02 November 2004

You can stop doubting now - Jihad is here

It's hard to imagine the uncertainty that surrounds ordinary people in the lead-up to a war. Who is the enemy? Is the enemy strong enough to be of concern to us? The news never tells us straight out. The government may know things it isn't sharing. What's going to happen? This time it's different because the enemy isn't another nation, separate from us and off in a foreign land. The situation bears some similarity to the lead-up to a civil war. Is your neighbor on your side or does he mean to kill you? Many people in the Netherlands have had their eyes opened to this situation by the brutal murder of Theo van Gogh by a Muslim.
This post is reproduced here because it exactly sums up the situation. You can find much more incisive commentary like this at GoIsraelGo.
Theo van Gogh is dead. Murdered by a Muslim.
He was a controversial man. Prone to provoke debate, pushing free speech to the limits of a great many people.

Van Gogh abhorred religions, and religious people, but he was not partizan. And the more backwards he felt a religion to be, the more it suffered his withering ridicule. Clearly, Islam had an enemy in van Gogh.

On Tuesday morning van Gogh was riding his bicycle when a man also riding a bike, dressed in traditional Muslim garb passed him on the street. The man opened fire with a sidearm, and van Gogh fled on foot. The killer pursued him, firing, and van Gogh went down. The man then drew a knife and cut the throat of the already wounded van Gogh. When the murderer finished his job, he took out a smaller knife, stuck it through a piece of paper and plunged it into his victim's chest.
Van Gogh was hated by Dutch Muslims for several reasons. He routinely attacked Islam for all its backwards habits, but most of all for its oppression of women. He recently released a short movie called "Submission", a movie he produced in cooperation with Dutch MP Ayaan Hirsi-Ali, a Somali refugee who left Islam and is now one of Holland's strongest voices against the rise of Islam in the Netherlands.

The movie shows Muslim women dressed in see-through gowns, with evidence of beatings and other forms of abuse clearly visible. There are voice-overs of Muslim women testifying about their suffering, brought on by their status under Islam.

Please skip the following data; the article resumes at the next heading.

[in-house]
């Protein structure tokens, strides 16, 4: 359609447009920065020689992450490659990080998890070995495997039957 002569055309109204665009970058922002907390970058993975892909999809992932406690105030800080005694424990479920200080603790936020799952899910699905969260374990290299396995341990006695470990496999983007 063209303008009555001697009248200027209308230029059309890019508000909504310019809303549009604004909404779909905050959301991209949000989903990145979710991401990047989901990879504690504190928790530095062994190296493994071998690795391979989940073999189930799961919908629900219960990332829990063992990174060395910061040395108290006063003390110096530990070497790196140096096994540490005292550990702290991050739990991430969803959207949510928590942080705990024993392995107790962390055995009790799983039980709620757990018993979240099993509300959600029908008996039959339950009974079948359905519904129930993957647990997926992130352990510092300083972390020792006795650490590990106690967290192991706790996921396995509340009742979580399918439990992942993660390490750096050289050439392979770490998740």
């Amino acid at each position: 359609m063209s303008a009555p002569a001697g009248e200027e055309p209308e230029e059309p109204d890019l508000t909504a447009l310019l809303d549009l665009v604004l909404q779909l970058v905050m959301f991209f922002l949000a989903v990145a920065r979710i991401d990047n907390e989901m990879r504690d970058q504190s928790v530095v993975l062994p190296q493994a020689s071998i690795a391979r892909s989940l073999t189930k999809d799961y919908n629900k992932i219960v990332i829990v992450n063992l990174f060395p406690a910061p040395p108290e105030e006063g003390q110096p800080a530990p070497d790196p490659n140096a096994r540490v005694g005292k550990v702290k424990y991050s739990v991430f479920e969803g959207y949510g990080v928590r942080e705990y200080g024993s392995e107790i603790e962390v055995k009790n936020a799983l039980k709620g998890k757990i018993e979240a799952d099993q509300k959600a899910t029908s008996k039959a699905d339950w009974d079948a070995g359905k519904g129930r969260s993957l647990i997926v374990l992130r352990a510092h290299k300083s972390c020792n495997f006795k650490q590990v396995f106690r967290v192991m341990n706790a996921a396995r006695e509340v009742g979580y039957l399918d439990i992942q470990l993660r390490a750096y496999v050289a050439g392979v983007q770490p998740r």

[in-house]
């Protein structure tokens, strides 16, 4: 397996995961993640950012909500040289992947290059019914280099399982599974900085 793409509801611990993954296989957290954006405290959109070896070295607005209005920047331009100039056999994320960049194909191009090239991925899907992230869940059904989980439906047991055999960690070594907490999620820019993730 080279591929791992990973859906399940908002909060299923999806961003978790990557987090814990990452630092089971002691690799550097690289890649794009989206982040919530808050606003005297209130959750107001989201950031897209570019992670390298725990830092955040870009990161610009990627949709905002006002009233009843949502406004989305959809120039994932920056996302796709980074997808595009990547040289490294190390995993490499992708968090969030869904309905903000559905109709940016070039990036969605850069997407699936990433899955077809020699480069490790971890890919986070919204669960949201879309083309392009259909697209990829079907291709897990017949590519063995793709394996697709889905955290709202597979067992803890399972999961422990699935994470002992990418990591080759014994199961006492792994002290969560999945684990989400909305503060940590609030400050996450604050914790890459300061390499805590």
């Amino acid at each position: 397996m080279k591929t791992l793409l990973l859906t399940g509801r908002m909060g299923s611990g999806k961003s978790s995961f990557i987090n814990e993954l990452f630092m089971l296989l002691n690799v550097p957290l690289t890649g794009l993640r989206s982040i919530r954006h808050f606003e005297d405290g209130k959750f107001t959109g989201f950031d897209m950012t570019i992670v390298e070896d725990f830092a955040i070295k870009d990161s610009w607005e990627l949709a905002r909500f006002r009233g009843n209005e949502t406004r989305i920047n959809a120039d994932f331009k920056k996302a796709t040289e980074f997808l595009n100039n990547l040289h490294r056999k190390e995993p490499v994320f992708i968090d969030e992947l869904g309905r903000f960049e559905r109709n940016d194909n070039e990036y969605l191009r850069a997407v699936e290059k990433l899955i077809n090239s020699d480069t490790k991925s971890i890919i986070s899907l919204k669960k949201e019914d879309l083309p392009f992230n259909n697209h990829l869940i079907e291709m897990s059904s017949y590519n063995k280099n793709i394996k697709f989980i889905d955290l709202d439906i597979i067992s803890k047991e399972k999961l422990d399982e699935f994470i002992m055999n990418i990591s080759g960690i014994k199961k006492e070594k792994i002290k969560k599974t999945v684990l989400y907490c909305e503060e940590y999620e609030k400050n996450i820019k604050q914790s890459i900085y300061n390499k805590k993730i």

Death threats already existed against Hirsi-Ali, and they have been intensified. She's been in hiding for years now, and is always under police protection.

Van Gogh refused all such protection. He simply refused to believe anything would happen to him. It was perhaps the only naivete he suffered from.

Holland is now abuzz. It turns out that several columnists, researchers and politicians have withdrawn from public life because they either felt or were in fact threatened. Threats by Muslims are to be taken seriously, no one doubts that.

So it seems that one way or another, Muslims are deciding for the Dutch what is still acceptable as 'free speech' and what is not.

Most Muslims interviewed strongly opposed this murder, some were truly horrified. But many also showed understanding, and simply failed to see the basic flaw of equating harsh and offensive criticism of your belief on the one hand with murdering the offender on the other.

This goes to the core of the conflict between Islam and the West. Moroccans (and most other Muslims) in the Netherlands really don't see what's wrong with killing a person who take such offense to a level that is intolerable to them. They may not do it themselves, but they fully understand the man that does. Whereas we can't understand how indignation, no matter how intense, may lead to murder, THEY cannot understand how van Gogh should expect anything else in the end. For most Muslims, this was simply a matter of time.

Like it is for Hirsi-Ali.

Like it is for Rushdie.

Like it is for all the people who simply utter words against Islam and its backwards practices, words that - unlike sticks and stones - hurt no one.

So now it turns out that many people in public functions have long been censoring themselves. Rationalizing it by saying "There are limits to free speech, one cannot simply offend and insult at will". This point may be correct, it is also irrelevant. If a person crosses the line by insulting an ethnic group (like van Gogh did to Jews, Christians and Muslims alike), the offended party goes to court. You file a complaint, and you sue.

Muslims feel totally justified in taking their own measures. And to them there's no disproportion between offensive language and shooting a person repeatedly, cutting his throat and then sticking a note to his corpse with a knife.

[H]is opinion was offensive to Muslims. And that gets you killed in the Netherlands these days.

Originally posted by Daniel (who has the most fabulous dog) at GoIsraelGo.